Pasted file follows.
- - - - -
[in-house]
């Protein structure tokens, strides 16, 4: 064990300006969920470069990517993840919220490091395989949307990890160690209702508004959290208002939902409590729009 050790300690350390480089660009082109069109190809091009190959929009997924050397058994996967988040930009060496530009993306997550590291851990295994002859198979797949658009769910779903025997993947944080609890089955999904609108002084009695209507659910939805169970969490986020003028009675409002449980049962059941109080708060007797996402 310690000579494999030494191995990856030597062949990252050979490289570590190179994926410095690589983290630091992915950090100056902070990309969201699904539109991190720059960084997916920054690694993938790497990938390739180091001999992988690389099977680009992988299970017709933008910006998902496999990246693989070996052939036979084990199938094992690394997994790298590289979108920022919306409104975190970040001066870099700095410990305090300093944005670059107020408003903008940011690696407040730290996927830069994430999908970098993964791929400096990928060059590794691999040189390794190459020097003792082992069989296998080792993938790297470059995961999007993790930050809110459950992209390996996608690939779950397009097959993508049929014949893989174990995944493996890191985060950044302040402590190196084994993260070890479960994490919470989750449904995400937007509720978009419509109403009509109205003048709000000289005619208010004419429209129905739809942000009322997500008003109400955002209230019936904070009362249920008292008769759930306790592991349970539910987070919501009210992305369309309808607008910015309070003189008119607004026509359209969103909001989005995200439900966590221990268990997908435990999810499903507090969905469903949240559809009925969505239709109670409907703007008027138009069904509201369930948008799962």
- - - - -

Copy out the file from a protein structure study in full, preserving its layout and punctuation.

[in-house]
């Protein structure tokens, strides 16, 4: 064990300006969920470069990517993840919220490091395989949307990890160690209702508004959290208002939902409590729009 050790300690350390480089660009082109069109190809091009190959929009997924050397058994996967988040930009060496530009993306997550590291851990295994002859198979797949658009769910779903025997993947944080609890089955999904609108002084009695209507659910939805169970969490986020003028009675409002449980049962059941109080708060007797996402 310690000579494999030494191995990856030597062949990252050979490289570590190179994926410095690589983290630091992915950090100056902070990309969201699904539109991190720059960084997916920054690694993938790497990938390739180091001999992988690389099977680009992988299970017709933008910006998902496999990246693989070996052939036979084990199938094992690394997994790298590289979108920022919306409104975190970040001066870099700095410990305090300093944005670059107020408003903008940011690696407040730290996927830069994430999908970098993964791929400096990928060059590794691999040189390794190459020097003792082992069989296998080792993938790297470059995961999007993790930050809110459950992209390996996608690939779950397009097959993508049929014949893989174990995944493996890191985060950044302040402590190196084994993260070890479960994490919470989750449904995400937007509720978009419509109403009509109205003048709000000289005619208010004419429209129905739809942000009322997500008003109400955002209230019936904070009362249920008292008769759930306790592991349970539910987070919501009210992305369309309808607008910015309070003189008119607004026509359209969103909001989005995200439900966590221990268990997908435990999810499903507090969905469903949240559809009925969505239709109670409907703007008027138009069904509201369930948008799962």